“You know people always say: ‘Oh, I’ve never heard of your band.’ I say that’s ‘cus you’re not 18 with a skateboard,” stokes the affable bassist Jay Bentley. His band, first wave L.A. punks Bad Religion, lit its flame of defiance two decades ago, to the heat-baked, smog-infested dystopia of mini-malls and suffocating boredom, known as The Valley. Thereafter, the disaffected teenagers loudly challenged their inhospitable environment with statements in music. Today, Bad Religion is still on the road, this time with veteran ska troupe Less Than Jake, and fresh punk cohorts Hot Water Music.

Charles Goddeeris
Sometimes truth is stranger than fiction.

The tour marks a new beginning for the pioneers of thesaurus rock, as BR guitarist and band co-founder Brett Gurewitz returns to the stage – after a six-year leave to jumpstart the band’s label, Epitaph, which Gurewitz owns. “Personally, I feel more complete with Brett back in the band,” Bentley affirms, “because we spent 15 years together in the beginning doing all this, and that’s just something that’s part of what you do.” The new album, once again, has been produced by BR’s original songwriters, Gurewitz and vocalist Greg Graffin. The band returns to making innovative and influential music, back from when their groundbreaking furious beats and harmonious chorus inspired future punk superstars such as Green Day and Blink 182.

To the younger generation that didn’t grow up with BR, Bentley describes their current shows as being around 30 songs for about an hour and 20 minutes. “We don’t have a big show with a lot of fire and smoke,” he explains. “It’s all about the music, and it’s all about the band and the fans.” The down-to-earth Californian expressed distain for critics that categorize the band as “Political old-school punk,” touting: “Categories are for vegetables in the store. We’re just a band – geeks, fucking nerds with attitude!” Bentley doesn’t think much of the punk scene either, despite the devout fans that honor the band for its pioneering accomplishments. Punk lovers are just “a group of people that have independent thought,” Bentley observes. He explains matter-of-factly that if you “start pigeon-holing people because of what they like, you might as well be mad at them for what they eat, and before you know it you’re a militant, vegan, skinhead guy beating people up for a hamburger.”

However, says Bentley, “the state of music today is in a lot better shape than it was 10 years ago. That there is something out there for everybody is great!” Bentley laid down frank criticism as well on the influence of teen punk icons such as Blink 182, who toured with BR in 2000. “Blink fucks with (little kids) too much because they know who’s listening to their records. They know that there’s 12-year-old kids buying their records, and so they put some shit on their records that I don’t really agree with.”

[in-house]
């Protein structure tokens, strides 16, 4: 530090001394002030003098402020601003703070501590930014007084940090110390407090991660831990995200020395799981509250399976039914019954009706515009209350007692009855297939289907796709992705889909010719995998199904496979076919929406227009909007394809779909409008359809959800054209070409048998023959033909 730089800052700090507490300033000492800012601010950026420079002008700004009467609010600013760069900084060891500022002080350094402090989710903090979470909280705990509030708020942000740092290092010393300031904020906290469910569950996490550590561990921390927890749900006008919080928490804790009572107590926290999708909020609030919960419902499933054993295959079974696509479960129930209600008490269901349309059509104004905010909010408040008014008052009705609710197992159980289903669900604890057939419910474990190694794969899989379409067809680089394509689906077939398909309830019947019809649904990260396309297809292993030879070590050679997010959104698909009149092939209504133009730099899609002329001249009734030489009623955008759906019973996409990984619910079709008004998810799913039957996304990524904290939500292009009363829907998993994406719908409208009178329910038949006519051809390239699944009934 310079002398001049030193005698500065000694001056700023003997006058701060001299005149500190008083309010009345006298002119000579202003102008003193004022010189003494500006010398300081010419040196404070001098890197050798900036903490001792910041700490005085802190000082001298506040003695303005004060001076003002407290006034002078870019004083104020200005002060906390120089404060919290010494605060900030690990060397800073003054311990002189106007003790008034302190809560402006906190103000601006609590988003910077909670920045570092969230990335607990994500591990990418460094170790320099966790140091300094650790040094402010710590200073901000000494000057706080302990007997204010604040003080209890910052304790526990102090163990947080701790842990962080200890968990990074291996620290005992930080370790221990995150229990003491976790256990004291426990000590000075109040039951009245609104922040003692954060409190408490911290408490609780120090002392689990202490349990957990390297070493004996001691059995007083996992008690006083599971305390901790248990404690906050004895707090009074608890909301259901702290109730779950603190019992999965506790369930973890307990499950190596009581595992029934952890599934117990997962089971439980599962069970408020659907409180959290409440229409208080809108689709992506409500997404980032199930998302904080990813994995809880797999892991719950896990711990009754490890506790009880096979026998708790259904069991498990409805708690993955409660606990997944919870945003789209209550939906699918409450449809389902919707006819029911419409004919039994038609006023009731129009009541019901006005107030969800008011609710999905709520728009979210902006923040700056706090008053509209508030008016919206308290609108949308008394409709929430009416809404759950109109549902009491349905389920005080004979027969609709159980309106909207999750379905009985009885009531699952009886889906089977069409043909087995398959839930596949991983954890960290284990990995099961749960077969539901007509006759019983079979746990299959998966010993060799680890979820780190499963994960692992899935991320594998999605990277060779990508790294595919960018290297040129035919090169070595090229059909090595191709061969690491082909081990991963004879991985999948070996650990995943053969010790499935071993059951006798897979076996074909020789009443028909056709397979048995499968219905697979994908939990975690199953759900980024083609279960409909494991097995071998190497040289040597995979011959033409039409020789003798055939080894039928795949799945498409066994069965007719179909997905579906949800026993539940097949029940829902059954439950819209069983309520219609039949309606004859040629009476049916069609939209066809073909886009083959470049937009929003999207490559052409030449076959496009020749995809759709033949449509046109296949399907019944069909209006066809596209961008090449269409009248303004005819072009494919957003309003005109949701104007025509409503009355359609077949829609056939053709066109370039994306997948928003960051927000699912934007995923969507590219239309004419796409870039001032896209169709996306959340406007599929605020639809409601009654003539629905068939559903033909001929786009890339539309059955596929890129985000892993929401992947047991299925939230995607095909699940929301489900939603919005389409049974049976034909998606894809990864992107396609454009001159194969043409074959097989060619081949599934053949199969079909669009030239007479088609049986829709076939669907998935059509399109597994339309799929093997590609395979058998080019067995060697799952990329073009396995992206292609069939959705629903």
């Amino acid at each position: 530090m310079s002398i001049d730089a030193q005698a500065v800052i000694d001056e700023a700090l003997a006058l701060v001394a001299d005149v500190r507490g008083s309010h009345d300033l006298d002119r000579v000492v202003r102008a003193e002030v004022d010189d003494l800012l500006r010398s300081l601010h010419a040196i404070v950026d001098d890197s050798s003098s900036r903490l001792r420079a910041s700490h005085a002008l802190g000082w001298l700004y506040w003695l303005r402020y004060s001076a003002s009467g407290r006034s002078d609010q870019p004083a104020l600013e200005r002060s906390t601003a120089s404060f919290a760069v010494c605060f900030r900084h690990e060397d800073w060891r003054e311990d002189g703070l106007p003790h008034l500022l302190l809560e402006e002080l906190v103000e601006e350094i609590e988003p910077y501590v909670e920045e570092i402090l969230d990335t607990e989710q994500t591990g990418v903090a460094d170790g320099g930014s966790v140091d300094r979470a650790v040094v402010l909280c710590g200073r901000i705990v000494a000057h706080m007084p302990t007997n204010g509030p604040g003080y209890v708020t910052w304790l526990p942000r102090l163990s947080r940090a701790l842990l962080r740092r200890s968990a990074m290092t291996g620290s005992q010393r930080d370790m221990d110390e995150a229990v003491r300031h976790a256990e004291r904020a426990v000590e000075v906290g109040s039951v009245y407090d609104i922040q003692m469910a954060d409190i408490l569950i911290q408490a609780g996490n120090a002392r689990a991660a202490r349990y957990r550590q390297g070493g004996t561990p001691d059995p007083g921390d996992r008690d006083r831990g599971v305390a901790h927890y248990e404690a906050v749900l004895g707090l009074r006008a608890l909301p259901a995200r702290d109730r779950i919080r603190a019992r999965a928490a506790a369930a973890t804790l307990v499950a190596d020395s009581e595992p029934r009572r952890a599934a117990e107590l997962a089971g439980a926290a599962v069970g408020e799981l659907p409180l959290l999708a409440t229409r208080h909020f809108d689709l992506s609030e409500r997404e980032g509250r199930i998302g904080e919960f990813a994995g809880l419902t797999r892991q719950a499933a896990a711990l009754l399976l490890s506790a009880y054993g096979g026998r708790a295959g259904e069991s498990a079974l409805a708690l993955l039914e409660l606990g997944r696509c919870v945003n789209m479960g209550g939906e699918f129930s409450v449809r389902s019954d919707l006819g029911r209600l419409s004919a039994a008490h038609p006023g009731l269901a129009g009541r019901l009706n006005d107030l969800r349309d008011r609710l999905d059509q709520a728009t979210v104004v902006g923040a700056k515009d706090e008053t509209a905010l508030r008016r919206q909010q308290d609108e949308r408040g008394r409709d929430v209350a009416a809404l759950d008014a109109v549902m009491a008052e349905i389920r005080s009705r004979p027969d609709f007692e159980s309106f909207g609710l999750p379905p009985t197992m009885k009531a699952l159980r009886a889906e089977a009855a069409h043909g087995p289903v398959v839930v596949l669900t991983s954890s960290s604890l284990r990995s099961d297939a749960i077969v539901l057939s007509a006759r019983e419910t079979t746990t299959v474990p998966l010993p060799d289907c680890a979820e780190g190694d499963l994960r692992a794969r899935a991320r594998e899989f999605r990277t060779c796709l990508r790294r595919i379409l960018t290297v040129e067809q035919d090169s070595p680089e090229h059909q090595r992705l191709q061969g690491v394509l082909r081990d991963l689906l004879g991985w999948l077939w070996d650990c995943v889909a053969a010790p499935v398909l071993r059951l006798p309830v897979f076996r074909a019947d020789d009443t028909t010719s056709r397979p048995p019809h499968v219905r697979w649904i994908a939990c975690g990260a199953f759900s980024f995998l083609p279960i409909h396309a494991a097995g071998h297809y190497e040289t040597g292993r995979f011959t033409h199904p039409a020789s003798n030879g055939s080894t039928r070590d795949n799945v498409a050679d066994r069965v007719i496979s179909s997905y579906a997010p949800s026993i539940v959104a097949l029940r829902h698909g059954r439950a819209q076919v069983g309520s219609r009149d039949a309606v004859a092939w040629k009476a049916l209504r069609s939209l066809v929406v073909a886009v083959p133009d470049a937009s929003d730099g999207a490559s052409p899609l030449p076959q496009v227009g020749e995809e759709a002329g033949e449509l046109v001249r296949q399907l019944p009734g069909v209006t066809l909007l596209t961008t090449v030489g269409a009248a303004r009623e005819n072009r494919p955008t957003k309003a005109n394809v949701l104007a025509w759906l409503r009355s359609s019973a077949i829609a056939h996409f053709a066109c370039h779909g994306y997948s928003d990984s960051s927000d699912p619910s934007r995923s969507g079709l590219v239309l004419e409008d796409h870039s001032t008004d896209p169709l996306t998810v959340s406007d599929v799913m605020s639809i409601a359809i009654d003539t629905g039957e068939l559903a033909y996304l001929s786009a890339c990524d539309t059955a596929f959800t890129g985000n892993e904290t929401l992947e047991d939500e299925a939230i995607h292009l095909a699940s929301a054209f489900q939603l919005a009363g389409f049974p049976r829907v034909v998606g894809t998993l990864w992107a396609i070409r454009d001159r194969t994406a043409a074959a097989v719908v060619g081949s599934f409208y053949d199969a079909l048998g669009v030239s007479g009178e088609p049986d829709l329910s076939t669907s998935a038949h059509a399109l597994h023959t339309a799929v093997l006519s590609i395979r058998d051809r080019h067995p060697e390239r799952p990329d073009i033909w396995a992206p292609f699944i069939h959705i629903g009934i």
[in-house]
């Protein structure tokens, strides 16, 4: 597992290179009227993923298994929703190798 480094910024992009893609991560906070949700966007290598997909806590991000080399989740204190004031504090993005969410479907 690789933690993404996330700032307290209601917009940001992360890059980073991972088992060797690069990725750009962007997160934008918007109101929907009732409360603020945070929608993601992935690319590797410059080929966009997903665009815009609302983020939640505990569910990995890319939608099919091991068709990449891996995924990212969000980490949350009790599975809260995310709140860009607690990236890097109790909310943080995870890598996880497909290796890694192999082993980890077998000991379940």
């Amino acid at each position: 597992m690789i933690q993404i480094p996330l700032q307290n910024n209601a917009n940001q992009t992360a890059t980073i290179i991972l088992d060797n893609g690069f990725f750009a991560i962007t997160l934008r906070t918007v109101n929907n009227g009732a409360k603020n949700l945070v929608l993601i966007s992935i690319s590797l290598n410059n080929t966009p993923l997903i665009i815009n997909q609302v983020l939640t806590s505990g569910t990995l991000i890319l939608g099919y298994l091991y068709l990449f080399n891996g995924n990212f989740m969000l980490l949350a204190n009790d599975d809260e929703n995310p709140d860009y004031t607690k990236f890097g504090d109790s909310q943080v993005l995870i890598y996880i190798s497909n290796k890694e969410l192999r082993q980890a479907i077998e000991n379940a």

In BR’s newly released album, The Process of Belief, the social-conscience punk rockers continue to challenge “the tacit, dogmatic structure of our society.” Track titles like “Materialist,” or “Kyoto Now!” make a loud statement of the band’s up-to-date political advocacy. “The music speaks for itself,” chimes Bentley. “If you get something out of it, that’s great.”

An explanation as to why BR holds such values and standpoints may rest on the fact that the band is uncannily intellectual. Vocalist Greg Graffin not only holds two graduate degrees, one in Biology and one in Geology, but is also working towards a Ph.D. at Cornell. This acknowledgement of academics has led the band to offer a unique research grant for the past 4 years, called the Bad Religion Research Fund. “The laboratories get tons of money.” Jay Bentley explains. “The people out there digging for fossils, or doing social studies; they’re not really getting any money.”

Thus with the Fund, which receives some 200 submissions per year, the band awards one young researcher, and hopes to eventually increase the Fund to five annual awards. In 1998, Lena Sharon Nicolai of the Michigan Department of Biology was one such recipient of the Bad Religion Research Fund, helping her with a study thesis titled: “Dispersal of mycorrhizal fungal spores by rodents and consequent effects on tree seedling establishment and forest regeneration.”

With a career history as complacent as Bad Religion’s, it’s not difficult to understand what’s been driving these guys on for the past 20 years. For bassist Bentley, life’s outlook can be summed up as waking up every morning, thinking: “Wow! I’m the luckiest human being on the planet!” The man’s optimism transcends the band’s fiercely independent spirit and influential trek through punk music’s infancy. Their own label, founded by BR’s Brett Gurewitz, has also grown from a mere logo and a PO Box, to a fortis industry player. As Bad Religion return to challenge the status quo and themselves, 18-year-old skateboarders, for sure, will know their name.

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